As opposed to being a raconteur (storyteller), this is my Ricanteur. Ever been hell-bent on replacing a bad memory with something sweeter? New York City’s Puerto Rican Day Parade aside, my reigning experience on this island was nearly being shot. After a six-hour stopover from Aruba in the 90s became a few late-night hours of partying, I hoped to bypass paying for a downtown San Juan hotel by napping outside for a few hours. Sand flies convinced me that heading inland to get a bit of shuteye behind a hedge near an inviting villa was a good idea. A few minutes into my nap, someone barked “Policia, policia!” I jumped to my feet and emerged from the hedge to behold a man crouched in shooting position, gun pointing at my chest. Likely a private security guard, he was 10 feet away and serious. Fearing for my life, I summoned some high school Spanish: “Sueno, no criminale, sueno!” No bang, yet. I still had to go back into the hedge and fetch my backpack, which didn’t amuse the gunman. I managed to escape the grounds alive. Although my first book was called The Frugal Globetrotter, this el cheapo blunder changed my travel tact forever. Stingy nurtured by stupid can be deadly.
Needless to say, my first impression of Puerto Rico needed an overhaul.
I returned to to experience its food festival, a smaller version of the Miami Food Festival, and a larger version of Latino life. Sabor means taste, and I certainly got a taste of life in Puerto Rico. This breezy, ocean side food and beverage celebration showcases splendid modern Puerto Rican cuisine, meet-and-greets with various chefs, and unlimited offerings from the island’s best restaurants for one modest price. There is a second act after the tropical drinks.
I found that mingling with judges, entertainers, and cooking seminar leaders blended nicely with stops to sample everything from ceviche salsa to lime hummus. Headlining was one of the island’s signature dishes, mofongo: seasoned plantains mashed up like potatoes mixed with seafood, chicken, beef, pork, or as is. The island’s bond with the Atlantic Ocean, Caribbean Sea, soaring rainforest mountains, and lush agricultural valleys—all spiced by Afro-Carribean, Latin American, European, and U.S. tastebuds—gives birth to an incredible variety of food styles.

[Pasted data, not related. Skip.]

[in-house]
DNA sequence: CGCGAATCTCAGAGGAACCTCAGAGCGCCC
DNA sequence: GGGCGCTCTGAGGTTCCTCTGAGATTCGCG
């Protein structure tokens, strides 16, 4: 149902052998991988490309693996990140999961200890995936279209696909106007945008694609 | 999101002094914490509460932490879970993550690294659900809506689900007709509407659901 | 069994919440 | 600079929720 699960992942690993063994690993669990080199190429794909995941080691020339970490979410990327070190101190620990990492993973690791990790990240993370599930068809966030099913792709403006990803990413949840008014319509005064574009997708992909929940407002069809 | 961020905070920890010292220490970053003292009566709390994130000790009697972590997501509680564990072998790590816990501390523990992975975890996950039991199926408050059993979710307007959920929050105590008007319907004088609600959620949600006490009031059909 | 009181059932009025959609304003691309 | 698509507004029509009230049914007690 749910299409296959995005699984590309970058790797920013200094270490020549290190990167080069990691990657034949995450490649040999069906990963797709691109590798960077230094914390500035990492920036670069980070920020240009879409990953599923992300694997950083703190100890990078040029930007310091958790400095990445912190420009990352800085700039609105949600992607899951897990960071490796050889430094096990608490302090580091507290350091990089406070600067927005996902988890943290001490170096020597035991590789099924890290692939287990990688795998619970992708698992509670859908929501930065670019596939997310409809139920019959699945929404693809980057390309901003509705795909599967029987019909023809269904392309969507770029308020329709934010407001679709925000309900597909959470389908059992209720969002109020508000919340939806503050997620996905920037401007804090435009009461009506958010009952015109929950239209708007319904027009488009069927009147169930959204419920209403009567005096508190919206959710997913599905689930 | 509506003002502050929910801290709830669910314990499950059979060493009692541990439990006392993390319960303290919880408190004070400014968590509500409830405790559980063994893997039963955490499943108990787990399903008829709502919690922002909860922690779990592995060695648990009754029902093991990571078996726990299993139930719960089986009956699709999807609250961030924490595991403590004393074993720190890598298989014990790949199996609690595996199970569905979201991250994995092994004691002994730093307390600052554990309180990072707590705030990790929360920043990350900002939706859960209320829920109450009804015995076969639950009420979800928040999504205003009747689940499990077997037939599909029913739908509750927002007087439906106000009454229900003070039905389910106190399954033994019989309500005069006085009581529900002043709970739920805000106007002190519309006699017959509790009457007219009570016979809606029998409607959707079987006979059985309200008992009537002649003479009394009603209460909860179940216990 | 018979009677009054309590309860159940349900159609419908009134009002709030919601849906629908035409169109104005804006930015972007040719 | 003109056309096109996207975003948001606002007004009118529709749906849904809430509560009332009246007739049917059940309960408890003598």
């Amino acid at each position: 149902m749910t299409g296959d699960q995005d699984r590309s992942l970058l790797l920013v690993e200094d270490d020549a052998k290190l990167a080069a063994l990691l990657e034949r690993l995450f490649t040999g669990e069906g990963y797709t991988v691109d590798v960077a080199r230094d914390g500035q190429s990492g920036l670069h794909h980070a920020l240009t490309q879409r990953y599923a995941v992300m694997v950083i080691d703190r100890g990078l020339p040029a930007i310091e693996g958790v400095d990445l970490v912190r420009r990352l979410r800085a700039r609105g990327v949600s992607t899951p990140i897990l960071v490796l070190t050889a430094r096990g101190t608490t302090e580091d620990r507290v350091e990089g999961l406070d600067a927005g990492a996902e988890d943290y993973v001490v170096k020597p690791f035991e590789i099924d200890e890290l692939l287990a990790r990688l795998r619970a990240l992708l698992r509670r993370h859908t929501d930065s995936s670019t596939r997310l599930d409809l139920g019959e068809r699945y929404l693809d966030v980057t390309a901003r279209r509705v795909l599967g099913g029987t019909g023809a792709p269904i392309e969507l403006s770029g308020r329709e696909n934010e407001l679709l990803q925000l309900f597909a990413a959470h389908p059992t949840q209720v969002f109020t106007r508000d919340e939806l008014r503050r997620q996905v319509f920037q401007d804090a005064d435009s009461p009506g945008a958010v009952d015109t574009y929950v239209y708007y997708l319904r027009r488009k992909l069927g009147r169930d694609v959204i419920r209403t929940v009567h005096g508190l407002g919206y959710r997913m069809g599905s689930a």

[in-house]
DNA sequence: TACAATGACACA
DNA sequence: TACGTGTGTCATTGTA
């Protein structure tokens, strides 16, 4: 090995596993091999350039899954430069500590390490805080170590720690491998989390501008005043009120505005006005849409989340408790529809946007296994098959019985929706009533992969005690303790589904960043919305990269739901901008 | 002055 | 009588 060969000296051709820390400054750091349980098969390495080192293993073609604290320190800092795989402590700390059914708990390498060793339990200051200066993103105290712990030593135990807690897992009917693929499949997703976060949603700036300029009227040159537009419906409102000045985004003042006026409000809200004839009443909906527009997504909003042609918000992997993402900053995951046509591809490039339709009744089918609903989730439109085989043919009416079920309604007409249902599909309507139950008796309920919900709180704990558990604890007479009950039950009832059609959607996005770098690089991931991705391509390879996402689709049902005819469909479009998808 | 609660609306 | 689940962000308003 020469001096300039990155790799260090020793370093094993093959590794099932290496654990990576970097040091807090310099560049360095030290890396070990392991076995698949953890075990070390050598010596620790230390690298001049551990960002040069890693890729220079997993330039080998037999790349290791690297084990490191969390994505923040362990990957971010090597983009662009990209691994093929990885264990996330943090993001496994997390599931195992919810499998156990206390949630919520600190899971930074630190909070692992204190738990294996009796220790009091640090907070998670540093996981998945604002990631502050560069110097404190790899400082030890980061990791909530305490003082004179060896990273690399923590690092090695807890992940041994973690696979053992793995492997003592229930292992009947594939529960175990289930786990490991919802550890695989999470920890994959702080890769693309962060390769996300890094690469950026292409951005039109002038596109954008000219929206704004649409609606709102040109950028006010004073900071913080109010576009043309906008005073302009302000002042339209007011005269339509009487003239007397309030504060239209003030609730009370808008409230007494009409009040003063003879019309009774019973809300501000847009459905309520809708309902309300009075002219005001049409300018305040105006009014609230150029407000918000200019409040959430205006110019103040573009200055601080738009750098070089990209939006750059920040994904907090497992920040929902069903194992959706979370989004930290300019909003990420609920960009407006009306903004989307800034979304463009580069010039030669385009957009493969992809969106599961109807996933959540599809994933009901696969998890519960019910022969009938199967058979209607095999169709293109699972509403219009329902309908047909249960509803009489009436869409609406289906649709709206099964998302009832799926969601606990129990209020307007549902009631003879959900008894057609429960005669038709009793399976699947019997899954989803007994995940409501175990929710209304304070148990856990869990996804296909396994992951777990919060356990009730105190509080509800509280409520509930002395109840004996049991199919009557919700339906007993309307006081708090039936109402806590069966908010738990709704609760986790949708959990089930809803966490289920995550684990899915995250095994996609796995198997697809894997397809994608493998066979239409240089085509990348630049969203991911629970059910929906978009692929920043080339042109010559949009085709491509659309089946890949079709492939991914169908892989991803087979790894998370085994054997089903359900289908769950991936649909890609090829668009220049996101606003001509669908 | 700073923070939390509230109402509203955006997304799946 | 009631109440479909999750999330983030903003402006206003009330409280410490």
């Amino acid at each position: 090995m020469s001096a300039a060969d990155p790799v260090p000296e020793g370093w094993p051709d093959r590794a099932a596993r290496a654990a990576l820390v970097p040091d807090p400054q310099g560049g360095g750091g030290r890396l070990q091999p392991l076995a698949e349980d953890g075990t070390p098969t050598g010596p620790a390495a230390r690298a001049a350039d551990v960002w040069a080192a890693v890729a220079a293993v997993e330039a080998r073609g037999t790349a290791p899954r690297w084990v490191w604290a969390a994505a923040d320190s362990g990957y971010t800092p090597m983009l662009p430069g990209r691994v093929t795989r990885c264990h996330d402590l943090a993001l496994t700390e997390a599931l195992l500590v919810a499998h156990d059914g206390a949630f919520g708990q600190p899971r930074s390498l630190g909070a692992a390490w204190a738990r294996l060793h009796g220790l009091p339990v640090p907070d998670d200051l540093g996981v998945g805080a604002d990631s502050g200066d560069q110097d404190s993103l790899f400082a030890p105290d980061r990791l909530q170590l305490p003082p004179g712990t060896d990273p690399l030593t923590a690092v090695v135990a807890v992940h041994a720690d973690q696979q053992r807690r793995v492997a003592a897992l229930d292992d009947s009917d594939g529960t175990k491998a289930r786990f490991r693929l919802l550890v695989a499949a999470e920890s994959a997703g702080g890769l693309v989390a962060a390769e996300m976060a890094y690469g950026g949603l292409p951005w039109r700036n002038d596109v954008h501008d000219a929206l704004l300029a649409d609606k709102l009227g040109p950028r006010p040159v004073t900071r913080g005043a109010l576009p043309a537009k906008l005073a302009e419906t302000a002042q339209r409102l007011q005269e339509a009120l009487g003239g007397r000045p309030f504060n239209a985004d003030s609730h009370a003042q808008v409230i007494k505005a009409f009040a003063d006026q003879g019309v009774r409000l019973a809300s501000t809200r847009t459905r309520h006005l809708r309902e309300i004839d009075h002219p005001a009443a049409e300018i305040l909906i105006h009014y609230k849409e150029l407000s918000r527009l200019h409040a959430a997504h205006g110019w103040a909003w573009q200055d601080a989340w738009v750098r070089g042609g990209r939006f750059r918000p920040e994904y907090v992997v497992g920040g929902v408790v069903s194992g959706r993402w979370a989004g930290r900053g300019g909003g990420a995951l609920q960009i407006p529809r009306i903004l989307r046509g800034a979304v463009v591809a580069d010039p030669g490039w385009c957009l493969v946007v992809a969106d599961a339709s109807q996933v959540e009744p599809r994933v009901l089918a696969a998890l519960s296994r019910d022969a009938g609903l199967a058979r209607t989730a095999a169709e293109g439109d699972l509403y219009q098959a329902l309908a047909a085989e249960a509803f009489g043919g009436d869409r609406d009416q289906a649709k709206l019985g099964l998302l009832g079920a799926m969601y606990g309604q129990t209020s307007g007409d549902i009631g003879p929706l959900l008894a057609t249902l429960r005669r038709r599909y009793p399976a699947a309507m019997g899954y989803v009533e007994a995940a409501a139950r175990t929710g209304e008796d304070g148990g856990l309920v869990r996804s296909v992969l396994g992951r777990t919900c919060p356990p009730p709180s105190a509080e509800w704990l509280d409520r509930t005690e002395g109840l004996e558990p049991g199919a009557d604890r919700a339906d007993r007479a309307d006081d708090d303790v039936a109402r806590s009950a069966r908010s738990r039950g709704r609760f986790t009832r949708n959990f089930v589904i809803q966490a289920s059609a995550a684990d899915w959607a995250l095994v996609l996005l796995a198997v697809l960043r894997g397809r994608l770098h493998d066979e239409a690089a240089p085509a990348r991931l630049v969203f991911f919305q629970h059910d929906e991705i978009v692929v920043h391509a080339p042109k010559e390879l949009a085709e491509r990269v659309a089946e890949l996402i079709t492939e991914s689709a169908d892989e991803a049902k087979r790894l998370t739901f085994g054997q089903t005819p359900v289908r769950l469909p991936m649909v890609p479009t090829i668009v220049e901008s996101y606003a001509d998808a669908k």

Ah, the winds of change. This time, I got it right. Puerto Rican cuisine is grandma’s staples meeting Caribbean flare. The festival was a high-end affair without a bow tie in sight. The hardcore foodies I dined with were wowed by this Spanish-descended culinary grace. Food is serious business here; many chefs train abroad at award-winning institutes and globally seasoned sommeliers lurk.
This sunny Commonwealth is way more than a medley of restaurants and resorts. And, pro-American is an understatement. Old San Juan has many friendly establishments, but the Red Monkey, a restored multi-room colonial gem won me over. Here, I got into the nitty-gritty of this country’s polarizing take on whether Puerto Rico should remain a U.S. territory, become the 51st state, or strive for complete independence. One upside to its current status is Puerto Ricans boast their own Olympic team and contestants in Ms. Universe contests, not to mention they also have citizenship rights allowing them to study, work, and travel in the U.S. In addition, they have access to U.S. military protection and monetary assistance.
A downside to their status is having no control over imports and exports—and being unable to access cheap oil from Venezuela. They pay as much for gas as the mainland. There’s no apathy for anything political here. Puerto Rico averages 90 percent voter turnout and every notch of the AM dial is political talk radio, on speed. Although the U.N. doesn’t recognize Puerto Rico, it sure feels like its own country to me.
But here’s the most vital information: the average summer temperature is only 86 degrees; it rarely breaks 90, ever. And the people are friendly. Uncle Sam’s Caribbean is made up of four million salsa-dancing hybrids. The meld of indigenous natives, Spaniards, and Africans are looking forward to greeting you.
Old San Juan, like Havana and every other Spanish colonial city, charms at every turn. Many of its landmarks are older than anything on our mainland. In fact, El Morro Castle is the oldest fort and oldest National Park in the U.S. The Spaniard-made treasures in St. Augustine and Pensacola hijacked this design. Sixteenth-century architecture and antique homes painted in every pastel hue line Belgian-made cobblestone streets made from iron and stone, giving them a bluish tint. It’s another world.